But if there’s one thing that this experiment made clear, it’s that I don’t trust myself enough. Even though I was letting go of the plan that I had come to rely on so heavily (in favor of creating a list of my accomplishments instead), I was still able to move throughout my day and my workload with relative ease and efficiency. And nothing terrible happened, to boot.
No, I didn’t have that trusty roster sitting right next to me on my desk. But with the combination of my inbox, my calendar, and—gasp!—my very own brainpower, it really wasn’t too difficult to keep track of what needed to get done.
Alright, perhaps this lesson is a little too predictable, given that it’s the entire point of the experiment. But it was significant, so I figured it was worthy of note.
With a traditional to-do list by my side, I usually ended the day in an emotional funk. The days when I managed to cross everything off it were few and far between, which led to a lot of feelings of inadequacy when the end of my workday rolled around. Even if I spent the entire past eight hours whizzing around like the Tasmanian Devil, it still never quite seemed like enough.
So, it’s no wonder that this is one of the key benefits of the anti to-do list. It forces you to reflect and think of all of those things—big and small—that you did manage to accomplish. Whether it was something that I had set out to get done or a fire that cropped up and needed to be put out, I could wrap up my workday feeling like I had made great use of my time—rather than constantly feeling like I came up short.
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While this feeling obviously helped me to head into my evening without a crabby attitude, I was surprised at how much it impacted my productivity as a whole. Day after day, I sat in front of my computer feeling driven and encouraged, instead of feeling this weight of everything that was left unaccomplished pushing down on me.
In turn, this actually made me more productive. The cliché sentiments you hear time and time again are actually true—your overall attitude and outlook can really improve your efficiency and your motivation.
As I’m sure you can discern, I really liked this method—and I’m sure my loved ones appreciated me strolling out of my office without being a total downer day in and day out.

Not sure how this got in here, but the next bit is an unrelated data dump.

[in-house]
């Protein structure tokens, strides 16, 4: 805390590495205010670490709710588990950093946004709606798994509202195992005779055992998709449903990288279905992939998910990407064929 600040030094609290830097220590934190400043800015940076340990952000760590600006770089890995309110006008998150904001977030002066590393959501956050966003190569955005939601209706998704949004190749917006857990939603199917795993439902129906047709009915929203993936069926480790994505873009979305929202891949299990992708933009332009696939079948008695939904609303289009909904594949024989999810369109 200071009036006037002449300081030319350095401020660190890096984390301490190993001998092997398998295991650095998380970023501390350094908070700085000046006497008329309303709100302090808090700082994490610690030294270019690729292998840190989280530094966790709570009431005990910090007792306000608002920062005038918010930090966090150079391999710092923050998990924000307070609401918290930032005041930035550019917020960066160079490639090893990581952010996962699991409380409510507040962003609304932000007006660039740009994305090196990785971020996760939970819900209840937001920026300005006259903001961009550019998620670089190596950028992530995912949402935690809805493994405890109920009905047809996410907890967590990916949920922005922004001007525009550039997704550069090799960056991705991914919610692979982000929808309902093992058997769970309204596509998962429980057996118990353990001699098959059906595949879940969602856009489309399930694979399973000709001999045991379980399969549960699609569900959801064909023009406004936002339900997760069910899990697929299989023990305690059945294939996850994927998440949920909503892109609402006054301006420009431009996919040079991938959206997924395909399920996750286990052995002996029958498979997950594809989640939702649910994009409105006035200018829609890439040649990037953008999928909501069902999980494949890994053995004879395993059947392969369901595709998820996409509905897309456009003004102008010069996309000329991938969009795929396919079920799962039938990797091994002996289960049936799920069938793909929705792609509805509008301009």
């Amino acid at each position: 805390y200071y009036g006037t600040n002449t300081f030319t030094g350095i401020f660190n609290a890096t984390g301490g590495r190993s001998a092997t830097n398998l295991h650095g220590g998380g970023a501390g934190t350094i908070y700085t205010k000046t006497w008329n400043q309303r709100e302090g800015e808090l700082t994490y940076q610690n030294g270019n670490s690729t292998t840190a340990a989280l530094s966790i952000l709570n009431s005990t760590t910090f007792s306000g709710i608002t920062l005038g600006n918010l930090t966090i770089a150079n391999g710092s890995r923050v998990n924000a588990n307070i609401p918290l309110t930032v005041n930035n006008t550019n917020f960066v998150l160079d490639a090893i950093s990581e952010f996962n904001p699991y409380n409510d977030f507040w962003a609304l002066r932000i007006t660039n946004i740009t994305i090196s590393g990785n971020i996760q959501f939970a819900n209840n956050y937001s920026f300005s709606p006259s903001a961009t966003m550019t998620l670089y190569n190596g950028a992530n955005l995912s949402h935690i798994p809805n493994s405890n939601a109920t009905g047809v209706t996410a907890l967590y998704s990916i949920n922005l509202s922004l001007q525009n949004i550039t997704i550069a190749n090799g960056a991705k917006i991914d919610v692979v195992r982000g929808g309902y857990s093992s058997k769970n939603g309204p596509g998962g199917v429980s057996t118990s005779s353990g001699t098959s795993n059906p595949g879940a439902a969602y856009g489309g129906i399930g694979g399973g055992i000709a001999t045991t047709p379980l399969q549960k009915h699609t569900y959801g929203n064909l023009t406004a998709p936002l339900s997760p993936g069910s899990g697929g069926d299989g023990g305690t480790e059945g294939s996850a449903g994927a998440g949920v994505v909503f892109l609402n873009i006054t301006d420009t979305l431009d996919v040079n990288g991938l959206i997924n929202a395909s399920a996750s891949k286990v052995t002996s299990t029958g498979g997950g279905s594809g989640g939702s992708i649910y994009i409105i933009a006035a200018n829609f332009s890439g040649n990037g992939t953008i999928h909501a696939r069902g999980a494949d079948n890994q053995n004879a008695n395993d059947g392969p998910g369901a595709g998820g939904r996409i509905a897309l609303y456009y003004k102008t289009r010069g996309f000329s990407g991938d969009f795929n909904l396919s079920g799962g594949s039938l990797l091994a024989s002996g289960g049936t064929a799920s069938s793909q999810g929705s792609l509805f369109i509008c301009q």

So, it’s definitely something I plan to continue to implement. However, that doesn’t necessarily mean I’m ready to bid adieu to a standard to-do list forever. Instead, I’m going to try to merge the two different philosophies to reach a happy medium that works well for me.
I plan to maintain two lists: One that’s traditional, and one that acts as a reminder of my accomplishments. I’m hopeful that this will help me achieve the best of both worlds—including recognizing and celebrating the things I got done that weren’t necessarily on my original radar to begin with.
I think that this adjusted approach presents an important lesson for everyone. There are tons of different hacks, tips, tricks, and methods that you can try. But the important part is to find an approach that works best for you (and not necessarily everyone else).
So don’t get so wrapped up in how things are supposed to be done and instead make any necessary adjustments until you land on something that makes you your most positive and productive self. In the end, that’s the true recipe for success.
This article originally appeared on The Daily Muse and is reprinted with permission.
This article was written by The Muse and Kat Boogaard from Fast Company and was legally licensed through the NewsCred publisher network.